The group, Friends of the National Trust (Font), which hasBaroness Mallalieu as a leading supporter, has selected candidates for the election to the charity's policy-making ruling council. But none of the seven chosen for the eight vacancies mentions his or her connections with hunting in the ballot papers and biographies.
Anti-hunting pressure groups say that they are misleading the trust's membership when it votes for the council, and the hunting lobby is trying to "infiltrate the trust by subterfuge" and plotting to overturn policies.
Ms Green, who is standing as a candidate, describes herself as an international event rider and writer and says she has "particular interest in conservation of the countryside". She does not mention her hunting with the Devon and Somerset Staghounds. She is proposed by Lord Mancroft, a board member of the Countryside Alliance, and one of her seconders is Sir Robin Dunn of the Devon and Somerset Staghounds.
George Lopes, proposed by the former Tory Foreign Secretary Lord Carrington and seconded by Jeremy Irons, says he is a Christie's fine arts representative and governor of a local primary school.
But he does not say he takes part in deer-stalking or that his wife hunts with the Devon and Somerset Staghounds.
Robert Waley-Cohen mentions childhood and adult holidays on his family farm in Exmoor, and that he takes "particular interest in conservation of wild deer". He does not reveal he is a board member of the Countryside Alliance and hunts with the Devon and Somerset Stag- hounds. He is proposed by Nicholas Serota, the Director of the Tate, and one of his seconders is the prominent City figure, Sir Nicholas Goodison.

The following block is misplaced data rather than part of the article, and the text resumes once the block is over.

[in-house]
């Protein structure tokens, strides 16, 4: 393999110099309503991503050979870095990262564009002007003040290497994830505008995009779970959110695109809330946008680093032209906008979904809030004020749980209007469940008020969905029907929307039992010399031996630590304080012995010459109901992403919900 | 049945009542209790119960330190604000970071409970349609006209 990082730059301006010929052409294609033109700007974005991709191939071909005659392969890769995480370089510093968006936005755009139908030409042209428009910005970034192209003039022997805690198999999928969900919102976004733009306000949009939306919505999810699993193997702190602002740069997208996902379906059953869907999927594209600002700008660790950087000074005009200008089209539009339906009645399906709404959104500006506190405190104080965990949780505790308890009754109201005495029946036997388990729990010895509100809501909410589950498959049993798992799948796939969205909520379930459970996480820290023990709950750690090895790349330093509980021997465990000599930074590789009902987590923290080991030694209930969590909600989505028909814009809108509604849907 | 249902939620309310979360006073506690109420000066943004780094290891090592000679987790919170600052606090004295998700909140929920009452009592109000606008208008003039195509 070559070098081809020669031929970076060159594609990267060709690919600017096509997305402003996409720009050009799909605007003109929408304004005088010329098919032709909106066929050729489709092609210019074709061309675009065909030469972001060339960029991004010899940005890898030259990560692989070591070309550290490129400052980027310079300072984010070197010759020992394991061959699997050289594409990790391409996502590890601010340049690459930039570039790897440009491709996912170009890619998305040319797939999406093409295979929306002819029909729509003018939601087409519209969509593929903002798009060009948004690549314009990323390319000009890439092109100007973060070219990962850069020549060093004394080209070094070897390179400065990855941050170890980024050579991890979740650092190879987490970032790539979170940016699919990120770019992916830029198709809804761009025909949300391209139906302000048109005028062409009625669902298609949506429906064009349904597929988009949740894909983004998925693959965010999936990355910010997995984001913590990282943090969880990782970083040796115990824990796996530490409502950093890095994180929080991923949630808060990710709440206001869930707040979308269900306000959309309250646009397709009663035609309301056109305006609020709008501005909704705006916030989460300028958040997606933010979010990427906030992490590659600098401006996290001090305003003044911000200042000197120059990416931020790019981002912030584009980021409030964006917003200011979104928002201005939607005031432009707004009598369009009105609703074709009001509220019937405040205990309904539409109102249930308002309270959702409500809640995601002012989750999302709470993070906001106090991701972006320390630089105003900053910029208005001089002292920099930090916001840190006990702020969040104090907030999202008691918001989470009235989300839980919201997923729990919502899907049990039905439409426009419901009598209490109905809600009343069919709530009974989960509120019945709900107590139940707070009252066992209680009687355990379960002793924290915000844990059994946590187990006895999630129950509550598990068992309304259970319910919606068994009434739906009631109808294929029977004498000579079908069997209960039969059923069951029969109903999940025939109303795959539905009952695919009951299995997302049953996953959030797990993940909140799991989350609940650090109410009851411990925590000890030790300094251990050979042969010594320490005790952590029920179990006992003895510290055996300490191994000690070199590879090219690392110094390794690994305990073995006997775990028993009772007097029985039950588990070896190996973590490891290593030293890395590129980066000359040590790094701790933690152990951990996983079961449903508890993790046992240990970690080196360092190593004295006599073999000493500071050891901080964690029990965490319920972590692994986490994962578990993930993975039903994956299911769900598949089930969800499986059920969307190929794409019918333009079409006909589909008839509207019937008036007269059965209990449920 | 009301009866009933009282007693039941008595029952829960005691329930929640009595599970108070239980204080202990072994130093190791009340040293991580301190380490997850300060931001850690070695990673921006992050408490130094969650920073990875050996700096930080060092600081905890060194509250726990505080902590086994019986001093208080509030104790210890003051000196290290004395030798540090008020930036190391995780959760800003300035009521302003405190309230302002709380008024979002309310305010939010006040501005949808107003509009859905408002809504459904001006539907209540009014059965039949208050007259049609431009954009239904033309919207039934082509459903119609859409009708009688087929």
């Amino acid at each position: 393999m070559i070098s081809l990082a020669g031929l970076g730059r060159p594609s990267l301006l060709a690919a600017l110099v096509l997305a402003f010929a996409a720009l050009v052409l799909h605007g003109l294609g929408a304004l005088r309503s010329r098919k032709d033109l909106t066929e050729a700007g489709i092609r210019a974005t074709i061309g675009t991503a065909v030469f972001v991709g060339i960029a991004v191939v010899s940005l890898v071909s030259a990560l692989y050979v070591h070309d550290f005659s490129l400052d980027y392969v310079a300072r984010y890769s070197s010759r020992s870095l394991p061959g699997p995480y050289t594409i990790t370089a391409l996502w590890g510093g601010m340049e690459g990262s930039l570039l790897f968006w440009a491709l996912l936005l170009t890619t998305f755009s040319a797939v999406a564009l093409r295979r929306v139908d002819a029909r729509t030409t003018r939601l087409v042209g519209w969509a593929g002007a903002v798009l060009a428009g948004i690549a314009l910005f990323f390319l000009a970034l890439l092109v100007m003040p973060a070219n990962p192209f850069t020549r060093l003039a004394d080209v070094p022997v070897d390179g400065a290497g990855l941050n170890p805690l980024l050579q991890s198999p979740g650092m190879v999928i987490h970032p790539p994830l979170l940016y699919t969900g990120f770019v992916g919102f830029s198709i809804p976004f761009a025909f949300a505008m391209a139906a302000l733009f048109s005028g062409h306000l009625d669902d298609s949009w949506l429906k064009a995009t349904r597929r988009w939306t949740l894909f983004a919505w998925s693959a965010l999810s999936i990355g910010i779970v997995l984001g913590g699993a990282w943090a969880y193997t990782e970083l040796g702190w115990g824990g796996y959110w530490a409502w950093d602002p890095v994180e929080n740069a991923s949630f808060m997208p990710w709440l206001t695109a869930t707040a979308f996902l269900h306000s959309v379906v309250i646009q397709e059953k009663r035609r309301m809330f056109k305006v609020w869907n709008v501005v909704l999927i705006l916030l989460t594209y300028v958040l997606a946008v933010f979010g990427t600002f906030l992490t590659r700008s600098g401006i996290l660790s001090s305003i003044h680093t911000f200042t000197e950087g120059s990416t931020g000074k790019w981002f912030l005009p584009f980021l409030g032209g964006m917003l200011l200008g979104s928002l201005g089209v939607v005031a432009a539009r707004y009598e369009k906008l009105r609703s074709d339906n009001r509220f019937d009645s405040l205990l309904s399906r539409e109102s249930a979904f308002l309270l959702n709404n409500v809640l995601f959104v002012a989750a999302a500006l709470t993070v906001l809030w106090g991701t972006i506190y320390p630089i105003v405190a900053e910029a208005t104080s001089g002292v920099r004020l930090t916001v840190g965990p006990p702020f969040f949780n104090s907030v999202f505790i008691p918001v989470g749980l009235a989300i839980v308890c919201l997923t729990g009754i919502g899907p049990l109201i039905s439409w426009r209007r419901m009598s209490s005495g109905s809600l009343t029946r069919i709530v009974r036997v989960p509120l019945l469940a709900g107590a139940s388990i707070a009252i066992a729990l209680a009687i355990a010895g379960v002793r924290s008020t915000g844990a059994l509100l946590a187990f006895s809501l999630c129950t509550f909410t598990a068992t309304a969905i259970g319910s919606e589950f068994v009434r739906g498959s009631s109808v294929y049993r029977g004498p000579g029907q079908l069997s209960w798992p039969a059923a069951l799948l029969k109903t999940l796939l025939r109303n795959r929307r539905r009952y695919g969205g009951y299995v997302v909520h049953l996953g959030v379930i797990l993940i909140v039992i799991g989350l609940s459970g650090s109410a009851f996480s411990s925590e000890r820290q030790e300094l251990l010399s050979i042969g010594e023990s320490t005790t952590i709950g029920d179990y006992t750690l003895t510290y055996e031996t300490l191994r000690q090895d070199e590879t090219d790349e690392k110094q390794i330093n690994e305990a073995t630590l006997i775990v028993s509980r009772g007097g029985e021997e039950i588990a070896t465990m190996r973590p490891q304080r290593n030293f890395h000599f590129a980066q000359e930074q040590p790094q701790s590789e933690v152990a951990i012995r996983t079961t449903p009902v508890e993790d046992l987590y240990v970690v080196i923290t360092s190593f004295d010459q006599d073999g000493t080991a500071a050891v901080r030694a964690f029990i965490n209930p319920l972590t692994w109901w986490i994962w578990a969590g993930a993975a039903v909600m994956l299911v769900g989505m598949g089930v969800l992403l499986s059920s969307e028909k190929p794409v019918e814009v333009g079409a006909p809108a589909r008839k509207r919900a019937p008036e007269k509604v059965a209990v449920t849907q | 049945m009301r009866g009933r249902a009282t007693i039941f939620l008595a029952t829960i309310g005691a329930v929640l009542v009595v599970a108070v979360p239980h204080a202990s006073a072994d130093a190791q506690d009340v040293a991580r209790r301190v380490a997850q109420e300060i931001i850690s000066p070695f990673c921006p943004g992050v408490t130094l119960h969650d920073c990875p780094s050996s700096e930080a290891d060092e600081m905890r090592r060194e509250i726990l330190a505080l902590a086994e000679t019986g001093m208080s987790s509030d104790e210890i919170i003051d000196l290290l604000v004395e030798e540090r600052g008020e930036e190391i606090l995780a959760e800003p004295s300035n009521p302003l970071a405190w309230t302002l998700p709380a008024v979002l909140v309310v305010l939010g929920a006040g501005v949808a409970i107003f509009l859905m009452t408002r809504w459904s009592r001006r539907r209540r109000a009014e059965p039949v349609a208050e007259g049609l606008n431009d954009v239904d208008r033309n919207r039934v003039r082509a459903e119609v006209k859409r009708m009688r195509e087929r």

The other Font candidates are Hugh van Cutsem, a shooting companion of Prince Charles; John Joliffe, a former high sheriff of Somerset; and Timothy Myers, who says his interests include the conservation of wildlife and whose seconder is Catherine Nicholls, a member of the Devon and Somerset Staghounds and Master of the Dulverton West Foxhounds.
Half the 52-strong council of the National Trust is nominated and rest elected for three-year periods.
The current election is for eight vacancies, out of which six sitting members are seeking re-election. The result will be announced on 7 November at the annual general meeting in Cardiff.
John Cooper, the chairman of the League Against Cruel Sports, said: "The hunting lobby is attempting to infiltrate one of our national institutions by subterfuge. If these candidates stood as what they really are - bloodsport enthusiasts - they know they would be rejected by the vast majority of the trust membership."
The National Trust voted to ban stag-hunting on its lands in l990. This was fully implemented last year. Caroline Audemars, of the trust, said the charity did not have control over what candidates chose to reveal in their biographies. But she added: "Clarity is obviously important for this. The members will vote as they see fit. Hunting is a very tiny part of the National Trust's concerns, and it would not be helpful to have single issue pressure groups on the council."
Font members denied they engaged in subterfuge. One of the organisers, Jo Collins, said: "Although we were stimulated by the ban on stag-hunting this is not the only issue.
"The candidates we backed have written their own biographies and if they didn't mention hunting neither did other candidates who, I'm sure, are anti-hunting."Reuse content